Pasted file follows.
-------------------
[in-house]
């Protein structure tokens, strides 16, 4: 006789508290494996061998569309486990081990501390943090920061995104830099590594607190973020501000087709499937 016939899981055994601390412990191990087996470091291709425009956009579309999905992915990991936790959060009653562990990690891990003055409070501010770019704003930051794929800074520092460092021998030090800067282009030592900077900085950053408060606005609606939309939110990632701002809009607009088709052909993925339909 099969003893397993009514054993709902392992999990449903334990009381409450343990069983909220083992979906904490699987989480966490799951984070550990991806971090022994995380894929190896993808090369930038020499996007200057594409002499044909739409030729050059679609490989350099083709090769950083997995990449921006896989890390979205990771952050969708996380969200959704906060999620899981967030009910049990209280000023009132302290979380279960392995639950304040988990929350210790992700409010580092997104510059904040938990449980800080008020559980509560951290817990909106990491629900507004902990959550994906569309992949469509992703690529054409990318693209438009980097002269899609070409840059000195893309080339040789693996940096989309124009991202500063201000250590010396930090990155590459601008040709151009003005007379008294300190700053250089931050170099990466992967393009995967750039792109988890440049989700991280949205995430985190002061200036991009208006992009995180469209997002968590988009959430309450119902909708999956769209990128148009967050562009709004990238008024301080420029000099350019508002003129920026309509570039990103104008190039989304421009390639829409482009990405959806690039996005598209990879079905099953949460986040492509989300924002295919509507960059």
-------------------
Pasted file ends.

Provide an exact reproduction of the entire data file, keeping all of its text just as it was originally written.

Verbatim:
[in-house]
């Protein structure tokens, strides 16, 4: 006789508290494996061998569309486990081990501390943090920061995104830099590594607190973020501000087709499937 016939899981055994601390412990191990087996470091291709425009956009579309999905992915990991936790959060009653562990990690891990003055409070501010770019704003930051794929800074520092460092021998030090800067282009030592900077900085950053408060606005609606939309939110990632701002809009607009088709052909993925339909 099969003893397993009514054993709902392992999990449903334990009381409450343990069983909220083992979906904490699987989480966490799951984070550990991806971090022994995380894929190896993808090369930038020499996007200057594409002499044909739409030729050059679609490989350099083709090769950083997995990449921006896989890390979205990771952050969708996380969200959704906060999620899981967030009910049990209280000023009132302290979380279960392995639950304040988990929350210790992700409010580092997104510059904040938990449980800080008020559980509560951290817990909106990491629900507004902990959550994906569309992949469509992703690529054409990318693209438009980097002269899609070409840059000195893309080339040789693996940096989309124009991202500063201000250590010396930090990155590459601008040709151009003005007379008294300190700053250089931050170099990466992967393009995967750039792109988890440049989700991280949205995430985190002061200036991009208006992009995180469209997002968590988009959430309450119902909708999956769209990128148009967050562009709004990238008024301080420029000099350019508002003129920026309509570039990103104008190039989304421009390639829409482009990405959806690039996005598209990879079905099953949460986040492509989300924002295919509507960059």